Discrimination against women and mothers can come in a wide range of forms. Some forms are more subtle, such as employers hesitating to hire women of childbearing age because of the risk of pregnancy and related medical leave. Other times, discrimination against women for their reproductive health issues is overt, with bosses or co-workers mocking or refusing to accommodate the medical needs of a pregnant worker.
One of the ways that employers discriminate against female employees is by refusing to accommodate a new mother's needs for nursing or pumping breast milk. After the birth of a baby, a woman's body naturally begins the process of making milk to sustain the child. There are many health benefits associated with nursing or breastfeeding, including losing pregnancy weight, bonding with the baby and improving the brain growth and immune system of the infant. Mothers who choose to provide this for their new child shouldn't face workplace discrimination.
Lactation, like pregnancy, is a protected medical condition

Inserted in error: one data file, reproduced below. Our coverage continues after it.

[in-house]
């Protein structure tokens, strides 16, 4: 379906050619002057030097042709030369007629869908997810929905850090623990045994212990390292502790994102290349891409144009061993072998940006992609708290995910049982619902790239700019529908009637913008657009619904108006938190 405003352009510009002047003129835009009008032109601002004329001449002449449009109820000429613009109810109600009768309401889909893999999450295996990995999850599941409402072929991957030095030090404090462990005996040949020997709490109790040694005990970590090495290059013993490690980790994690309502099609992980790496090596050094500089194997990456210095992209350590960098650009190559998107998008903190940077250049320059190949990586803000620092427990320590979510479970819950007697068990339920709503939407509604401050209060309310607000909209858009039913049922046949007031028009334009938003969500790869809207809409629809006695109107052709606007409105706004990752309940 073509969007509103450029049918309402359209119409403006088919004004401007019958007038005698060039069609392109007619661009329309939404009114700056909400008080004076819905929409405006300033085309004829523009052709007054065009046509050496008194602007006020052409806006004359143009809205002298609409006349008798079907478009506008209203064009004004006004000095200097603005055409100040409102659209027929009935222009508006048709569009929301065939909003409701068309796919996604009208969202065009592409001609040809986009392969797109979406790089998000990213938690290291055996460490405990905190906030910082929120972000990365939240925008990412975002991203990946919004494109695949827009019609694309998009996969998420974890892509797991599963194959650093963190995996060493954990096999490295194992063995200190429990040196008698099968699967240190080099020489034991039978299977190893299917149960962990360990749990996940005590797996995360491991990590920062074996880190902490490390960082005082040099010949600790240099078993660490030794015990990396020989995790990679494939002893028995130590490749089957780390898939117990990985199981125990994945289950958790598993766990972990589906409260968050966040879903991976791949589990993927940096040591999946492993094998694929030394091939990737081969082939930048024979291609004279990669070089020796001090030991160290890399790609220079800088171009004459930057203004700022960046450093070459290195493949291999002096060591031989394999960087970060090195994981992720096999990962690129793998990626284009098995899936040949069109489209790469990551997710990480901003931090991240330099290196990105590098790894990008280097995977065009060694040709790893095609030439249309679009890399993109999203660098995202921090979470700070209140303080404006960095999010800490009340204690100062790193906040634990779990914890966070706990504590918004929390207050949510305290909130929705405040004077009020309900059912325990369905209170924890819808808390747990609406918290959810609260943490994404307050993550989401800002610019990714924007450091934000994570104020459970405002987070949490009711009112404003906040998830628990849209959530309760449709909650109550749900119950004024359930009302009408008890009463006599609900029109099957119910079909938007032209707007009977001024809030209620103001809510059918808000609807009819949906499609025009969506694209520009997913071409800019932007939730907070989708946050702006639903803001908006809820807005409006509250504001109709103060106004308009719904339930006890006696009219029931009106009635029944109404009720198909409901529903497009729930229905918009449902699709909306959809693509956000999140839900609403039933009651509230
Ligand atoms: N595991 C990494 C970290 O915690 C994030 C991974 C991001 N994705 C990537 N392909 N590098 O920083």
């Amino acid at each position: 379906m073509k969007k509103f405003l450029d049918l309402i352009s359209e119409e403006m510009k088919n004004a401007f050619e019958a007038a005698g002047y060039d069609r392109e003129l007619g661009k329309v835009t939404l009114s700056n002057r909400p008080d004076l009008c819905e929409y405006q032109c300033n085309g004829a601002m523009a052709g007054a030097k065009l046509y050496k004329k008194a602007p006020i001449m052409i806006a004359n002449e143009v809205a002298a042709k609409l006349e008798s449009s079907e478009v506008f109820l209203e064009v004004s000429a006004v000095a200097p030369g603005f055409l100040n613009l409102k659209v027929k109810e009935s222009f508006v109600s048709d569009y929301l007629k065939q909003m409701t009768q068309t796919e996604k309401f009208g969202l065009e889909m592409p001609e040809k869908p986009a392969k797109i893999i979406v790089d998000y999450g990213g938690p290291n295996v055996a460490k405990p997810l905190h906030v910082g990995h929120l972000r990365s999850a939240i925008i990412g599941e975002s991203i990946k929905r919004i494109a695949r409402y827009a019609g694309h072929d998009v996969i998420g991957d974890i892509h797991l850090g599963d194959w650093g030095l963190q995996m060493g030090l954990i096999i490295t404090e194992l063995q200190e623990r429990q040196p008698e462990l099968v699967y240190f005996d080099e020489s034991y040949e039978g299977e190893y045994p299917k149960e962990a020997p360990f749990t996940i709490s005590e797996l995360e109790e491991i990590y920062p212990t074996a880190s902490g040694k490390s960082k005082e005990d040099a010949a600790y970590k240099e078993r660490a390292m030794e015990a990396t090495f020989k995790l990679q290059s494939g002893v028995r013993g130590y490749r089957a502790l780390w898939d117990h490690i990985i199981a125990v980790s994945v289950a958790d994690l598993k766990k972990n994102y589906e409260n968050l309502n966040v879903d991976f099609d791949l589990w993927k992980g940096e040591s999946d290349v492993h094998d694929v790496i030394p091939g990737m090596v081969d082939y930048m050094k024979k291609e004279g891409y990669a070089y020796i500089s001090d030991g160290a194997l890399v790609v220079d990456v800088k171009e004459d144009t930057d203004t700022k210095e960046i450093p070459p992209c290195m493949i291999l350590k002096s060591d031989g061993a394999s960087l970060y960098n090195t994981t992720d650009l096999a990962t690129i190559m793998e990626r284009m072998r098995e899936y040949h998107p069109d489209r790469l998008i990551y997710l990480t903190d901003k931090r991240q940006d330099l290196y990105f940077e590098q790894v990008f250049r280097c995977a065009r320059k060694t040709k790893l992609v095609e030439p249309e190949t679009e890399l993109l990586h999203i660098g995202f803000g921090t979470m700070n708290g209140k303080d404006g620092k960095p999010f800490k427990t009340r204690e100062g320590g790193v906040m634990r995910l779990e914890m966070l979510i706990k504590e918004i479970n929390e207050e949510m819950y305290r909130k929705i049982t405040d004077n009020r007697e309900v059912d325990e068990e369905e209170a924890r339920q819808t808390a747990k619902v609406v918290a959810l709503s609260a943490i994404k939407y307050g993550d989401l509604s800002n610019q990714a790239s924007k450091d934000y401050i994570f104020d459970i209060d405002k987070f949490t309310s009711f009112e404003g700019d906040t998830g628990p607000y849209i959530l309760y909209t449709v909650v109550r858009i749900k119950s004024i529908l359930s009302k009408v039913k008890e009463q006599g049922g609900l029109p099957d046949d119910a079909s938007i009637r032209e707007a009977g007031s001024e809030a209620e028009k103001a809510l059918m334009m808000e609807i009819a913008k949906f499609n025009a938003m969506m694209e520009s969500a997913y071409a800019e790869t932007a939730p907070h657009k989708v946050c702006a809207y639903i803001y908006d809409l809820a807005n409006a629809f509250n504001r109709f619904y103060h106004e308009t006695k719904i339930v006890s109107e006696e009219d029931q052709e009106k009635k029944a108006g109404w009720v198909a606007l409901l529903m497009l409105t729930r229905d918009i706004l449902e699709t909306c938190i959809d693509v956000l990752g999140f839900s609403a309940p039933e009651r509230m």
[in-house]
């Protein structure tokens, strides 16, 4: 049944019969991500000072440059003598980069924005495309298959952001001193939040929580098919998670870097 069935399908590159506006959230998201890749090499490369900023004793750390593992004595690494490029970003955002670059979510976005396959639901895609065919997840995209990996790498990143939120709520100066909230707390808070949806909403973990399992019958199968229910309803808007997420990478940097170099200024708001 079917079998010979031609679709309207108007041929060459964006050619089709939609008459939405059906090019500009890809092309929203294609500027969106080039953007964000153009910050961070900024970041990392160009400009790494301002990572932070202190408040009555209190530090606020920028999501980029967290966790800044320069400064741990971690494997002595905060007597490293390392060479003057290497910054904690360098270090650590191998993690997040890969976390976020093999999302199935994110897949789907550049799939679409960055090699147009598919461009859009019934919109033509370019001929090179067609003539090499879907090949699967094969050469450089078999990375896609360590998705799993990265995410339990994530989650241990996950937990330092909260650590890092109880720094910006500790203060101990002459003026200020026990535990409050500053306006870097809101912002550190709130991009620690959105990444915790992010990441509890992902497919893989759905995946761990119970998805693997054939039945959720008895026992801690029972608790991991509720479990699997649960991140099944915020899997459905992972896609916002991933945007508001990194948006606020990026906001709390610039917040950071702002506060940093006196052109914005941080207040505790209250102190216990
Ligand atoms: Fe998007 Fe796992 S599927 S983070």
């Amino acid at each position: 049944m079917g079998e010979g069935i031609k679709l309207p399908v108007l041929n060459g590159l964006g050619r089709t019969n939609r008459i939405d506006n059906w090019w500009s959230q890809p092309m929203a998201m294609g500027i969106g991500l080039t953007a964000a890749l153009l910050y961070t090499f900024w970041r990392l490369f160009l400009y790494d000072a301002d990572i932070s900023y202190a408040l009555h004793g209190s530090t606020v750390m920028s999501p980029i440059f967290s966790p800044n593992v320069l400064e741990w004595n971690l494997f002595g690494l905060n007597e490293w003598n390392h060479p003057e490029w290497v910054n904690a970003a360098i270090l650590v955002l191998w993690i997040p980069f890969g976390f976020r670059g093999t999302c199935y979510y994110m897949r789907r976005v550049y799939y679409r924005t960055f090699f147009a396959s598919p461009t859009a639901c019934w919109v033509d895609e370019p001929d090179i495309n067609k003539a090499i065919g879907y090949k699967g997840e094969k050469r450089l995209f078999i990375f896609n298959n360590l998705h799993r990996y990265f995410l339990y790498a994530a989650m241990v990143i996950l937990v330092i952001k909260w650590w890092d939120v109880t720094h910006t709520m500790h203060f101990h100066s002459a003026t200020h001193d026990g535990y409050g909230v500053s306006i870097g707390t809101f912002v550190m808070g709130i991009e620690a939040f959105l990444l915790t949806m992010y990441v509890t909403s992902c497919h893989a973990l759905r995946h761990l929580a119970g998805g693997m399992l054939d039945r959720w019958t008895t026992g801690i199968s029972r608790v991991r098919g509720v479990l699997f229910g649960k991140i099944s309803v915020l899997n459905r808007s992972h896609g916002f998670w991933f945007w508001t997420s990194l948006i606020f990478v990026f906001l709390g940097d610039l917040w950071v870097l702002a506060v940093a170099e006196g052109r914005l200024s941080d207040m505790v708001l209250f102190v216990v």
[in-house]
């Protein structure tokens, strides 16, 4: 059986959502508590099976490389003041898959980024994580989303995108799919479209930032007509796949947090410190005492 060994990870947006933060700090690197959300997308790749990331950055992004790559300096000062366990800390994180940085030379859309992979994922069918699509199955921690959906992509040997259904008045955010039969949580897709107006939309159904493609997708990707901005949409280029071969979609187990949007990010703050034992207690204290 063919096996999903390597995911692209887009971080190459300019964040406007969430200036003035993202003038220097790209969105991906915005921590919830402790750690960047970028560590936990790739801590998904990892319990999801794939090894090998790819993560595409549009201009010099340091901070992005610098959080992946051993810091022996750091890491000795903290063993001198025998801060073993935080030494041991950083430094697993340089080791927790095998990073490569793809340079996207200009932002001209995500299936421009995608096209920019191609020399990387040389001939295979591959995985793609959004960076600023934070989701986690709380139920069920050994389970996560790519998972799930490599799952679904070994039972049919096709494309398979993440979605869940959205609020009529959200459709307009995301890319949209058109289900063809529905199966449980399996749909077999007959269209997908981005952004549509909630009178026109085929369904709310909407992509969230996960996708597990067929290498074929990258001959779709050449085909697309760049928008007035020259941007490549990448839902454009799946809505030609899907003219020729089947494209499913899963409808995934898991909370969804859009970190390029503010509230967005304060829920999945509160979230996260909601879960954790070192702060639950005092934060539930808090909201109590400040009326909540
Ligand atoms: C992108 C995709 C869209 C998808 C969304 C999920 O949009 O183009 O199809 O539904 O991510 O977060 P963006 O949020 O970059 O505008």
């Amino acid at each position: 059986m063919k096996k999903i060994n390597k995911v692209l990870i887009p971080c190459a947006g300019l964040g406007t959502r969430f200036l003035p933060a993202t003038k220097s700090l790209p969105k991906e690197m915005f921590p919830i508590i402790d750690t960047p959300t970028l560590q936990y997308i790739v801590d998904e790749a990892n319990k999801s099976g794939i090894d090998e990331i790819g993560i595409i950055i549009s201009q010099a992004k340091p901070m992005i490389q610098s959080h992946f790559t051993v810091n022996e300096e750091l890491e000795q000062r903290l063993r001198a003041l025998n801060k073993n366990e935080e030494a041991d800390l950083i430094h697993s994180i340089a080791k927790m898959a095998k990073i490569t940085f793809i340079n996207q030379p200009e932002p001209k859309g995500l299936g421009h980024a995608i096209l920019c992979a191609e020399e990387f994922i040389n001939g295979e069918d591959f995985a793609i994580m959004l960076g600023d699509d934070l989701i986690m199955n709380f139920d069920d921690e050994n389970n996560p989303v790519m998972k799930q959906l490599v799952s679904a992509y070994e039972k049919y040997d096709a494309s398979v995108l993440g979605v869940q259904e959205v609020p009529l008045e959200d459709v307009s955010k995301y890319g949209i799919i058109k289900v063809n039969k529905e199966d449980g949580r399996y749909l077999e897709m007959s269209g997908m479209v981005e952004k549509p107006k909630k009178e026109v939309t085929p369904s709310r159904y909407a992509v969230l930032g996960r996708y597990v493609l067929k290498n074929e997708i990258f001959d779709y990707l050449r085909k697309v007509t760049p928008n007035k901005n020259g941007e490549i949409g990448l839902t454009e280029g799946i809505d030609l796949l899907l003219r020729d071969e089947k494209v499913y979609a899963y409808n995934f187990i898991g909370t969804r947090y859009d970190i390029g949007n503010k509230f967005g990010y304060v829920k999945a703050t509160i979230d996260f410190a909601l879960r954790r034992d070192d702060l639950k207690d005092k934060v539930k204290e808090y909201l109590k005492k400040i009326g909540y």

Federal laws about discrimination are very clear about the fact that certain medical conditions should not factor into employment decisions, including hiring, promotions, terminations and wage increases. Pregnancy is one of those protected medical conditions, as is lactation. A lactating new mother could choose to provide breast milk for her infant for six months or a year and still receive protected status.
For a new mother, inability to nurse or pump breast milk is physically painful. Pressure builds up, causing pain and swelling. In some cases, leaks can occur, which are both embarrassing for the mother and a source of bodily fluid exposure for other workers. Nursing mothers should not have to cope with extreme pain or discomfort. Their employers should make reasonable accommodations to provide for their needs while nursing or pumping.
Employers should accommodate breastfeeding mothers
Breastfeeding mothers need a private location to express milk for their infant's food and their own physical comfort every few hours. Generally, this means two to three times in a typical eight-hour work day. One of those sessions could overlap with the mandatory lunch break. Employers must allow for additional breaks as needed, although they can be unpaid breaks.
In addition to providing a nursing mother with time for pumping or breastfeeding if there is daycare on site, employers should provide lactating staff with a private room. This could be an unused office or a conference room. It may not be a bathroom, and it should not be a space visible to other staff while in use. Failing to provide these very basic accommodations could result in claims of discrimination. As pregnancy and lactation are protected medical conditions, employers should do their best to assist lactating mothers returning to work.